I’m a Deemed Domiciliary, Get Me Out of Here!
7 December 2018
This article is aimed at individuals who are UK resident but not UK domiciled.
A guide to escaping the UK tax net
Your current tax position
This article is aimed at individuals who are UK resident but not UK domiciled.
Domicile is a general law concept and is, broadly, the place where you have your “permanent home”. It is far from unusual for a person to live in the UK for many years while retaining “non-dom” status. For more information about domicile click here.
As you will be aware, domicile is particularly important in the context of taxation as, along with residence, it governs your tax liability in the UK.
A UK resident non-domiciliary (“non-dom”) is eligible to claim the “remittance basis”. Broadly:
- you remain liable on your UK income, gains and estate; but
- you are liable for UK tax on income and gains arising outside the UK only if they are “remitted” (brought directly or indirectly) to the UK.
- A non-dom’s non-UK assets are outside the scope of inheritance tax.
- There are special rules for UK residential property (and for commercial property and property owning companies).
What happens if I become deemed domiciled?
A new regime was introduced for non-doms with effect from 6 April 2017. The benefits of non-dom status are now available for a limited period only of up to 15 years. You then become “deemed domiciled” in the UK.
A deemed domiciliary cannot claim the remittance basis and will be subject to UK income tax and capital gains tax on worldwide income and gains. Worldwide assets will be within the inheritance tax net.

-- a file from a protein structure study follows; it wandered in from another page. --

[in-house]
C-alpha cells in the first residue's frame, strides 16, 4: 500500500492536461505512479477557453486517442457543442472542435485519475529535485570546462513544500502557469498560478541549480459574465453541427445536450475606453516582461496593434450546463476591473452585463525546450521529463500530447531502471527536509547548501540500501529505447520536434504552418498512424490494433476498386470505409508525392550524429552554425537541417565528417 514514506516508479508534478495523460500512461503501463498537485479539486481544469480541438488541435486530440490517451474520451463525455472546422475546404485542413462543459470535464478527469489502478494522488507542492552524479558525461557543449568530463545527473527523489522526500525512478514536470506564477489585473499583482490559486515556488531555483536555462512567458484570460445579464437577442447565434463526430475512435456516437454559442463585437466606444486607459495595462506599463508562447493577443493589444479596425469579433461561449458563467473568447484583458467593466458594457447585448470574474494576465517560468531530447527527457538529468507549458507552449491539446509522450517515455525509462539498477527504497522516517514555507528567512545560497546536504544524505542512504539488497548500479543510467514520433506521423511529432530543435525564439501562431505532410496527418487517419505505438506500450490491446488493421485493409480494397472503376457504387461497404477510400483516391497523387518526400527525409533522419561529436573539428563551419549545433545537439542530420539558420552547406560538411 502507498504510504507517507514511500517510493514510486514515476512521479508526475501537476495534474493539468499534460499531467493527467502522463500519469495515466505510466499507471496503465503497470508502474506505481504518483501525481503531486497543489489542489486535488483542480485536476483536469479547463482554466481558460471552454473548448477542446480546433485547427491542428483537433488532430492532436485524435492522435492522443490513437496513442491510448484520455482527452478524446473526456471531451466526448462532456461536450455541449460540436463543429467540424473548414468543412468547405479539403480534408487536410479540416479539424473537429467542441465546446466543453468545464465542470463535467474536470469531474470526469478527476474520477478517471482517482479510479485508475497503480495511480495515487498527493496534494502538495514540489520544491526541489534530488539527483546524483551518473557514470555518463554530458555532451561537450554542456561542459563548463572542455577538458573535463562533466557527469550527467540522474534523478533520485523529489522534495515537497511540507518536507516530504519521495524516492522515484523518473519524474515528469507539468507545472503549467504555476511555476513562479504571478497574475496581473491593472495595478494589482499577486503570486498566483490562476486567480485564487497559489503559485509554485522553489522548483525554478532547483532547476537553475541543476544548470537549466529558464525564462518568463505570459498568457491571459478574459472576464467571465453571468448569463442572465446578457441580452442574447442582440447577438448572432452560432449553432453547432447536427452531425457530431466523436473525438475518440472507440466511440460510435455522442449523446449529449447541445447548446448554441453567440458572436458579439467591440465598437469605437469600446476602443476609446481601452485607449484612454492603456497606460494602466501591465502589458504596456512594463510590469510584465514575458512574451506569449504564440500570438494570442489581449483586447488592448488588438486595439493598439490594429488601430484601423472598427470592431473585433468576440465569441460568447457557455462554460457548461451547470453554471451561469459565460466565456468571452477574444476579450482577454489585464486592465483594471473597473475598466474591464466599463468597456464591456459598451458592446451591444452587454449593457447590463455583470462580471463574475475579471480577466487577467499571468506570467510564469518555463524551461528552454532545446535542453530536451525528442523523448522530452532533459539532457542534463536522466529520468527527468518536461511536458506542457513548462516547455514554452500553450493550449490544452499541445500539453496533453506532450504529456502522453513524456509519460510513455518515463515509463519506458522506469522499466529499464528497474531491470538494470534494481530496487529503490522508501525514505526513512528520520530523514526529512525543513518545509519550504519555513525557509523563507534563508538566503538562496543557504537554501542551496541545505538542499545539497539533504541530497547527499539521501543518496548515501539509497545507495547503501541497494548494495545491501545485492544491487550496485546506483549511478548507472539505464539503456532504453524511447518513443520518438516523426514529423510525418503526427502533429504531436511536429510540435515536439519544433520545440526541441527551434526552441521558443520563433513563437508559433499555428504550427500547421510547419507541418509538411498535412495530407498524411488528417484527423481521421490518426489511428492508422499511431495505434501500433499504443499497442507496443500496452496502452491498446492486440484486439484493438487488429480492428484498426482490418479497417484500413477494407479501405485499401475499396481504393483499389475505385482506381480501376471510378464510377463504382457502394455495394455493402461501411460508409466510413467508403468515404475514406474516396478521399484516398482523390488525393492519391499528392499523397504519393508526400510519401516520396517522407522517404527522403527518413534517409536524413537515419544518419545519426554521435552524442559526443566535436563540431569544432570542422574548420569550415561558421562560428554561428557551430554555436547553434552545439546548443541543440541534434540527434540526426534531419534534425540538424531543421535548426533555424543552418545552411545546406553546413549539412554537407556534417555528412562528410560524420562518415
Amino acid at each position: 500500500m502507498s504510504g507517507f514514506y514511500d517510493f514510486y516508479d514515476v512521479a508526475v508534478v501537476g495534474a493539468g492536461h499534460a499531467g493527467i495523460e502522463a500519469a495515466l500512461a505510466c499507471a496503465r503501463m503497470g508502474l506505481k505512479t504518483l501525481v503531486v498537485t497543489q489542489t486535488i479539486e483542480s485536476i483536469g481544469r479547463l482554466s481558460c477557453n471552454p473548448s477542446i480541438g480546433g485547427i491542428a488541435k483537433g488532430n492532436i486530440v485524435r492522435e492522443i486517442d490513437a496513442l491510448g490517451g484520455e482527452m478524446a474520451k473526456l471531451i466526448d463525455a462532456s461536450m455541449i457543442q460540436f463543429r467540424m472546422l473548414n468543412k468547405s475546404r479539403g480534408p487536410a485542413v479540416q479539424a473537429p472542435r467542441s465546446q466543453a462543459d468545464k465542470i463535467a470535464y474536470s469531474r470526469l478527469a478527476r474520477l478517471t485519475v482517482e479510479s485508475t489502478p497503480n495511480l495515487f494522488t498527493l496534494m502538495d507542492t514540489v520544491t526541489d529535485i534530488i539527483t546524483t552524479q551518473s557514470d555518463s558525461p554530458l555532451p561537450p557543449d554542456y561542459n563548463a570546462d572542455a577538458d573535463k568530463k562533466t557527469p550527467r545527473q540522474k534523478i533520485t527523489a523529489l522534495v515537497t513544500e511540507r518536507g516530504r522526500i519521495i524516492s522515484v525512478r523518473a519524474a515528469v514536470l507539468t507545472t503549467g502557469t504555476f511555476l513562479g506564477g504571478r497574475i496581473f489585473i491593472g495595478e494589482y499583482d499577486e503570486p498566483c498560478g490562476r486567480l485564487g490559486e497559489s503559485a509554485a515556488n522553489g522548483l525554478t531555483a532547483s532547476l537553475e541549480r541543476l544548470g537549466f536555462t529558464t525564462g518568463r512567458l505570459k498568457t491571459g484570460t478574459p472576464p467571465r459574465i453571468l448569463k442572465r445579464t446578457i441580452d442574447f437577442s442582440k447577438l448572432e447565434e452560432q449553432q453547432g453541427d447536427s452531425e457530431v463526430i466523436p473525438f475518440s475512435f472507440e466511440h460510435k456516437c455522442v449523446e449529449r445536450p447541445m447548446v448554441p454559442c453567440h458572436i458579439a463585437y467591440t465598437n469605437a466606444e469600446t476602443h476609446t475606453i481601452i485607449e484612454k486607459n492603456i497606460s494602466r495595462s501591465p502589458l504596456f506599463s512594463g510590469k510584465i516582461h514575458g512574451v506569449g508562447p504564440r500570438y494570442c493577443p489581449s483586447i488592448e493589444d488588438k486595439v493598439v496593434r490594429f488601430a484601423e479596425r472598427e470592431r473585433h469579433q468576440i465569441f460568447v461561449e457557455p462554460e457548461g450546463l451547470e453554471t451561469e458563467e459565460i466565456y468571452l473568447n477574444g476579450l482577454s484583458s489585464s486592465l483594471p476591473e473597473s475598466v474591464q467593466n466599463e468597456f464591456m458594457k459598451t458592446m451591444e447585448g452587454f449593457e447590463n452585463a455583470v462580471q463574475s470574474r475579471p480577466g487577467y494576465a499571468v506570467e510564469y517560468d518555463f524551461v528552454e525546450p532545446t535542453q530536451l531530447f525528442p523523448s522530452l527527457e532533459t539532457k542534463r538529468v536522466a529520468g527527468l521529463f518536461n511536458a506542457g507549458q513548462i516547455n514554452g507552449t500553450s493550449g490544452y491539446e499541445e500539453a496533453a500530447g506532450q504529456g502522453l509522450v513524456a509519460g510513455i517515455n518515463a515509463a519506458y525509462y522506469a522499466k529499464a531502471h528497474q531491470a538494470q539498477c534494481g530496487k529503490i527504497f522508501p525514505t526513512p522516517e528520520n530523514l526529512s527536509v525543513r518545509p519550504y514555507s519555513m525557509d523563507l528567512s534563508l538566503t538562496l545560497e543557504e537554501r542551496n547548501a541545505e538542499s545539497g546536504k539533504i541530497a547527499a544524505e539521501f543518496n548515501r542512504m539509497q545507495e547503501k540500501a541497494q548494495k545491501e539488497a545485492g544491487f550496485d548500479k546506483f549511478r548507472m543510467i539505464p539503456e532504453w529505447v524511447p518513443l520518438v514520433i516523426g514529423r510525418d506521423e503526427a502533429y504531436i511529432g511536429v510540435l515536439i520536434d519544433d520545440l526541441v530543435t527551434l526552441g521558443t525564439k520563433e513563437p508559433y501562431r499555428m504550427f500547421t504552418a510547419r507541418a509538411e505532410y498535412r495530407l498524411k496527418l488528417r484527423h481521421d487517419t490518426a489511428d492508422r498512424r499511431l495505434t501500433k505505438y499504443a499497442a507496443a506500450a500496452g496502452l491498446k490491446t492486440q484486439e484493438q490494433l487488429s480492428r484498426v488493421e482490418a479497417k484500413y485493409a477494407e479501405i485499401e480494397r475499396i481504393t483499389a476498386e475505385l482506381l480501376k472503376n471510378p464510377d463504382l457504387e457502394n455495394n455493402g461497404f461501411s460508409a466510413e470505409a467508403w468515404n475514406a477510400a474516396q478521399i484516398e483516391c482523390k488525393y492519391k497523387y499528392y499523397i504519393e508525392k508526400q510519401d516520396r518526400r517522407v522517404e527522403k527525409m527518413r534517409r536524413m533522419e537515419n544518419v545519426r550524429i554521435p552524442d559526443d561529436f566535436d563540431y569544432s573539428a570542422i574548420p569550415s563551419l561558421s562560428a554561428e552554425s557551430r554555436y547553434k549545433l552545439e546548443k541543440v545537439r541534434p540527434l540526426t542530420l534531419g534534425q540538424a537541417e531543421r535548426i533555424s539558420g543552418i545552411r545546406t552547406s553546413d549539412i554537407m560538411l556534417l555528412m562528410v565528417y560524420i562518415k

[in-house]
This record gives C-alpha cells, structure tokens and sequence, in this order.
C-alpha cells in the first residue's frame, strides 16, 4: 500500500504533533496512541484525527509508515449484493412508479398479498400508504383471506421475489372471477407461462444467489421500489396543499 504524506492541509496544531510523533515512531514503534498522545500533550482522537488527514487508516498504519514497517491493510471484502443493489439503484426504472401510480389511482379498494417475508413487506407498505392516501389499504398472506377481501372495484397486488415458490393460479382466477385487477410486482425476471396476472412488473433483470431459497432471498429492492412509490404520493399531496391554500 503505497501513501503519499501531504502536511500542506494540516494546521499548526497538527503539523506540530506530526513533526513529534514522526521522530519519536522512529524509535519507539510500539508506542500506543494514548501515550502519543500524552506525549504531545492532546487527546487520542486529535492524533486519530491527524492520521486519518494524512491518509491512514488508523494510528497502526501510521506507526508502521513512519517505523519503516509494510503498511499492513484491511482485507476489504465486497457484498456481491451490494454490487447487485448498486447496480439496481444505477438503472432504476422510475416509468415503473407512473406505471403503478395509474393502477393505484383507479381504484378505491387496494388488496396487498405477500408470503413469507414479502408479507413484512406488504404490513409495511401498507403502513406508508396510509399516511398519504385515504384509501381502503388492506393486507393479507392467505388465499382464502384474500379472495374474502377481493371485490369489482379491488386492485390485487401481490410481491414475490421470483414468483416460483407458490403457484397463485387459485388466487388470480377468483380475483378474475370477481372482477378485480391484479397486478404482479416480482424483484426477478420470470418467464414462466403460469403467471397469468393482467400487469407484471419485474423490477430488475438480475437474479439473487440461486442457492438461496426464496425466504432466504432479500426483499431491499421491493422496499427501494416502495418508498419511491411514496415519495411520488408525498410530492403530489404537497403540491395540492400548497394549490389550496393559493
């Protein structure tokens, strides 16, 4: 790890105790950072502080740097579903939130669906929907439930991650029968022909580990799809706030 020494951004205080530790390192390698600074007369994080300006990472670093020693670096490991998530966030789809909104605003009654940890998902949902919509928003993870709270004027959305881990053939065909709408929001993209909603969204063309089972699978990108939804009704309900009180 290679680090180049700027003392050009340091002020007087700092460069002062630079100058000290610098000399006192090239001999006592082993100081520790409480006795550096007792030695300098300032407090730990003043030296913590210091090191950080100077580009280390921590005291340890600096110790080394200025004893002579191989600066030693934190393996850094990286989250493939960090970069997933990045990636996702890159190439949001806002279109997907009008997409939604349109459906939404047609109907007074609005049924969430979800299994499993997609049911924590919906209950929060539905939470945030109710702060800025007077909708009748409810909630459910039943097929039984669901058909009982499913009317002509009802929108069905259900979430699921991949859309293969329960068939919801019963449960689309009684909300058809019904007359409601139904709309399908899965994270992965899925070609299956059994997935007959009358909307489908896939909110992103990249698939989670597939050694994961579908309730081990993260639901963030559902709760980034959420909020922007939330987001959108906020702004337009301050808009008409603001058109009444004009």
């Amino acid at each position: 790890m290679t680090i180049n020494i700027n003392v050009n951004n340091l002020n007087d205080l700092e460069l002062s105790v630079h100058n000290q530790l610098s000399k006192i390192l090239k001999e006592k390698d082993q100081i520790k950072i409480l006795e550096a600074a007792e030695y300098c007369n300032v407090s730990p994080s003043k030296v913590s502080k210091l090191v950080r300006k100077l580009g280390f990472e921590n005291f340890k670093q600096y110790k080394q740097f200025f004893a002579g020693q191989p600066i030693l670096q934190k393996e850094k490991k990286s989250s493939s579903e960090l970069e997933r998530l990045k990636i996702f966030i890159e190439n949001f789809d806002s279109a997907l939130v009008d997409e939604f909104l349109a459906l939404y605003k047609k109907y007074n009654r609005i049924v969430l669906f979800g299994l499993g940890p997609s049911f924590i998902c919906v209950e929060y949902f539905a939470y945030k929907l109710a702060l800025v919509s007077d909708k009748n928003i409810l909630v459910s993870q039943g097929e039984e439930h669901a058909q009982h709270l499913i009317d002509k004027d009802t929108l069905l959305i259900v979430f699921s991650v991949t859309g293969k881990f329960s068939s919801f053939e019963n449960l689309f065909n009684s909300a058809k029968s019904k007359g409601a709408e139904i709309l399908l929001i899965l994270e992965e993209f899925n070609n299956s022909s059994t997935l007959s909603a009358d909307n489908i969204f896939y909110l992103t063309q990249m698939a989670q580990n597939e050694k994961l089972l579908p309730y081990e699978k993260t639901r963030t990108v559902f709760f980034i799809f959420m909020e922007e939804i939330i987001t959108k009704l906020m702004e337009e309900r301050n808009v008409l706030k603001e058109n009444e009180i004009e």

Special rules apply to trusts set up before you become deemed dom (“Protected Trusts”) (as long as you do not become actually UK domiciled by deciding to remain here permanently or indefinitely).
“Protected trusts” are:
- free of inheritance tax on non-UK assets; and
- non-UK income and gains are not taxable in the UK unless and until the Trustees make distributions to UK resident beneficiaries.
The timing issue
You will become deemed domiciled once you have been resident in the UK for 15 out of the 20 tax years immediately before the current tax year.
- It is important to establish when you first became resident in the UK. Before the 2013 Statutory Residence Test, this was not always clear cut.
- Part years’ residence count. So if you arrived in the UK on 1 March, and become resident, that is year 1.
- It is possible to become deemed dom in a year when you are not UK resident.
In practice, you must leave the UK during the fourteenth year of residence in order to avoid becoming deemed domiciled. Once you are resident for part of year 15, you will automatically become deemed domiciled in year 16 even if you leave the UK in the course of year 15.
How do I avoid becoming deemed domiciled?
Become non-resident before you have clocked up 15 years of residence in the previous 20 years.
For example, the current tax year is 2018-19.
Alan became resident in the UK in 2003-4 and has been resident ever since.
He will have become deemed domiciled on 6 April 2018.
Ben first became resident in the UK in August 1998. He left the UK on 30 March 2000 and was non-resident from 2000-1 to 2004-5. He returned to the UK in June 2005.
Although he spent five years outside the UK, by 2017-18 he had been resident in the UK for 15 out of the 20 years up to that date so he too will become deemed domiciled on 6 April 2018.
If Alan and Ben had left the UK by 5 April 2017 (and were not resident in 2017-18) they would not become deemed domiciled.
Click here for more information on residence and becoming non-resident
How do I lose my deemed domicile?
Once you have become deemed domiciled you will remain deemed domiciled unless and until you no longer meet the 15 out of 20 year test.
In practice, this means that you must be non-UK resident for six complete tax years.
You will escape the UK tax net before then, but you will again become taxable (in some cases retrospectively) if you return too soon.
How will I be taxed if I become non-UK resident?